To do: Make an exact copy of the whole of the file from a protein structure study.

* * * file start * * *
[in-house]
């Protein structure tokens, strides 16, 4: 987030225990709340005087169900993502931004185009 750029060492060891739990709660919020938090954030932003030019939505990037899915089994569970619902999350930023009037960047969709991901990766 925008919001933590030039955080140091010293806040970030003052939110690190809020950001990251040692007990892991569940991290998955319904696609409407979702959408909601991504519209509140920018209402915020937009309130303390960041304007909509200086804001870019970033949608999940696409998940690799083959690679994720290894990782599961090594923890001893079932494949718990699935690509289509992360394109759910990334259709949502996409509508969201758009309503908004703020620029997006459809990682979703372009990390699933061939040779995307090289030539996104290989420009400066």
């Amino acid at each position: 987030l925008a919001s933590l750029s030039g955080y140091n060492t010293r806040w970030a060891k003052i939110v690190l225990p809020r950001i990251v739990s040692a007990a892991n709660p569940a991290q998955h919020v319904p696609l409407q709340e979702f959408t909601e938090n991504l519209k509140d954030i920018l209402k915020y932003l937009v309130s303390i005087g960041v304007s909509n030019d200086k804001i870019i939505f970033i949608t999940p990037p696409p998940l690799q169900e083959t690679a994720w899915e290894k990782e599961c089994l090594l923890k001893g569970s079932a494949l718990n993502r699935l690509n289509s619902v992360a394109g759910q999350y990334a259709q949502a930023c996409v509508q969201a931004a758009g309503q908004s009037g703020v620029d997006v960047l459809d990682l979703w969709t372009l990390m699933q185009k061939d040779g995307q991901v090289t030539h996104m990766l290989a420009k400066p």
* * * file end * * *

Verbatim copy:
[in-house]
């Protein structure tokens, strides 16, 4: 987030225990709340005087169900993502931004185009 750029060492060891739990709660919020938090954030932003030019939505990037899915089994569970619902999350930023009037960047969709991901990766 925008919001933590030039955080140091010293806040970030003052939110690190809020950001990251040692007990892991569940991290998955319904696609409407979702959408909601991504519209509140920018209402915020937009309130303390960041304007909509200086804001870019970033949608999940696409998940690799083959690679994720290894990782599961090594923890001893079932494949718990699935690509289509992360394109759910990334259709949502996409509508969201758009309503908004703020620029997006459809990682979703372009990390699933061939040779995307090289030539996104290989420009400066």
């Amino acid at each position: 987030l925008a919001s933590l750029s030039g955080y140091n060492t010293r806040w970030a060891k003052i939110v690190l225990p809020r950001i990251v739990s040692a007990a892991n709660p569940a991290q998955h919020v319904p696609l409407q709340e979702f959408t909601e938090n991504l519209k509140d954030i920018l209402k915020y932003l937009v309130s303390i005087g960041v304007s909509n030019d200086k804001i870019i939505f970033i949608t999940p990037p696409p998940l690799q169900e083959t690679a994720w899915e290894k990782e599961c089994l090594l923890k001893g569970s079932a494949l718990n993502r699935l690509n289509s619902v992360a394109g759910q999350y990334a259709q949502a930023c996409v509508q969201a931004a758009g309503q908004s009037g703020v620029d997006v960047l459809d990682l979703w969709t372009l990390m699933q185009k061939d040779g995307q991901v090289t030539h996104m990766l290989a420009k400066p």